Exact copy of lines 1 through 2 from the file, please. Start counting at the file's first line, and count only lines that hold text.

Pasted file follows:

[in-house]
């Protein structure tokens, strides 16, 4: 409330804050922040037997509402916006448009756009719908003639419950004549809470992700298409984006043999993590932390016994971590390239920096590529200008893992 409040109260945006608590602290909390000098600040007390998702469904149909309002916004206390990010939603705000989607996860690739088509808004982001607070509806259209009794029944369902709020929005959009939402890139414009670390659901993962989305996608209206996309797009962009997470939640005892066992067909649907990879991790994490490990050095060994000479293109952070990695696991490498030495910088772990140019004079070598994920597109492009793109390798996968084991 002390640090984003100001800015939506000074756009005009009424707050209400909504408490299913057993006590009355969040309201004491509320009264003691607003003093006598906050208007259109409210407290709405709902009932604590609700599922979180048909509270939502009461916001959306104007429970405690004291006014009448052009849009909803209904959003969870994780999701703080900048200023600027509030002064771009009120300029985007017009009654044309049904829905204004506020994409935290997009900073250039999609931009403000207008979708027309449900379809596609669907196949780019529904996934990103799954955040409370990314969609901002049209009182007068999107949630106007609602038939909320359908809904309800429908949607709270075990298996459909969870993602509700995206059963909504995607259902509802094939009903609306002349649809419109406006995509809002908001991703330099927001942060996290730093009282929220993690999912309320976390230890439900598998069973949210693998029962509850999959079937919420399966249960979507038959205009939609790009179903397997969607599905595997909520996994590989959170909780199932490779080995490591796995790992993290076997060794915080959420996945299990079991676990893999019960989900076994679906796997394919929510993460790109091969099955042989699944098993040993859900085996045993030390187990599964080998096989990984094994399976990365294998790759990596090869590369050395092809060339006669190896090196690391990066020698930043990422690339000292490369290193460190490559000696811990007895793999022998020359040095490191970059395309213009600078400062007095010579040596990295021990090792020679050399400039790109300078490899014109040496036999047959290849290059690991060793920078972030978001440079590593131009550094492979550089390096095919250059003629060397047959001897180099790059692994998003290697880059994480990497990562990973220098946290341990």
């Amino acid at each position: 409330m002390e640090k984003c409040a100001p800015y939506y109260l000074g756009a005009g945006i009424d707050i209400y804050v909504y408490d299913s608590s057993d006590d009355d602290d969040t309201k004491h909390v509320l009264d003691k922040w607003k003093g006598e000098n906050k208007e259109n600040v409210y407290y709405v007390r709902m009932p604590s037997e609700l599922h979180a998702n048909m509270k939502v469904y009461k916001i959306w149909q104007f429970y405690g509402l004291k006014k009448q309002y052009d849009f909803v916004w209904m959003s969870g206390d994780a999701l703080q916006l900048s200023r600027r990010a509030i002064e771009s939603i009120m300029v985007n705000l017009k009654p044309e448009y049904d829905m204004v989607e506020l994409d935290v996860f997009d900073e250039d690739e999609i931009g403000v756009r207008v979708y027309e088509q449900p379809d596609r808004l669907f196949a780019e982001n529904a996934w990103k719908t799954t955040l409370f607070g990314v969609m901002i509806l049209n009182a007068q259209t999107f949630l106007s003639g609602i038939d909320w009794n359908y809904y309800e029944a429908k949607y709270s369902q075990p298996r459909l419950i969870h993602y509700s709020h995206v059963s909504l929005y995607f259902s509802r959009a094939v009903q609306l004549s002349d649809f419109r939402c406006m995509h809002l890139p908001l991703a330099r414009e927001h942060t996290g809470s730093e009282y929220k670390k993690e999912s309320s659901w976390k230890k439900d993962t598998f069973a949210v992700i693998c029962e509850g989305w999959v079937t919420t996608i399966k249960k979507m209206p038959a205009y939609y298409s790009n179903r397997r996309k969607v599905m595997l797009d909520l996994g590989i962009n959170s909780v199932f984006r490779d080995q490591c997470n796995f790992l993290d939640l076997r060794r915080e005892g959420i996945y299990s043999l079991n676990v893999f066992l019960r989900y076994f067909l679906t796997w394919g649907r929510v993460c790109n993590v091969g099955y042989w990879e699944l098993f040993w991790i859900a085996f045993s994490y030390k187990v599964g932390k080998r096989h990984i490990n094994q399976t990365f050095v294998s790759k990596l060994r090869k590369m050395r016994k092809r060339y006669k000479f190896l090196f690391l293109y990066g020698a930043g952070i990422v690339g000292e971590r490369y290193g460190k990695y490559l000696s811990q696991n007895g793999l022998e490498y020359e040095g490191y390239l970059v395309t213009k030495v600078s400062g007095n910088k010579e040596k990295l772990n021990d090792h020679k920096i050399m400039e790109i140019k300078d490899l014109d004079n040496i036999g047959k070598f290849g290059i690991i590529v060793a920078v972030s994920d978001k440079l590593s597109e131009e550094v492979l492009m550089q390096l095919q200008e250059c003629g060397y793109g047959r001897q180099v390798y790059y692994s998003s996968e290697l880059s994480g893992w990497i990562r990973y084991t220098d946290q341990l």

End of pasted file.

[in-house]
């Protein structure tokens, strides 16, 4: 409330804050922040037997509402916006448009756009719908003639419950004549809470992700298409984006043999993590932390016994971590390239920096590529200008893992 409040109260945006608590602290909390000098600040007390998702469904149909309002916004206390990010939603705000989607996860690739088509808004982001607070509806259209009794029944369902709020929005959009939402890139414009670390659901993962989305996608209206996309797009962009997470939640005892066992067909649907990879991790994490490990050095060994000479293109952070990695696991490498030495910088772990140019004079070598994920597109492009793109390798996968084991 002390640090984003100001800015939506000074756009005009009424707050209400909504408490299913057993006590009355969040309201004491509320009264003691607003003093006598906050208007259109409210407290709405709902009932604590609700599922979180048909509270939502009461916001959306104007429970405690004291006014009448052009849009909803209904959003969870994780999701703080900048200023600027509030002064771009009120300029985007017009009654044309049904829905204004506020994409935290997009900073250039999609931009403000207008979708027309449900379809596609669907196949780019529904996934990103799954955040409370990314969609901002049209009182007068999107949630106007609602038939909320359908809904309800429908949607709270075990298996459909969870993602509700995206059963909504995607259902509802094939009903609306002349649809419109406006995509809002908001991703330099927001942060996290730093009282929220993690999912309320976390230890439900598998069973949210693998029962509850999959079937919420399966249960979507038959205009939609790009179903397997969607599905595997909520996994590989959170909780199932490779080995490591796995790992993290076997060794915080959420996945299990079991676990893999019960989900076994679906796997394919929510993460790109091969099955042989699944098993040993859900085996045993030390187990599964080998096989990984094994399976990365294998790759990596090869590369050395092809060339006669190896090196690391990066020698930043990422690339000292490369290193460190490559000696811990007895793999022998020359040095490191970059395309213009600078400062007095010579040596990295021990090792020679050399400039790109300078490899014109040496036999047959290849290059690991060793920078972030978001440079590593131009550094492979550089390096095919250059003629060397047959001897180099790059692994998003290697880059994480990497990562990973220098946290341990």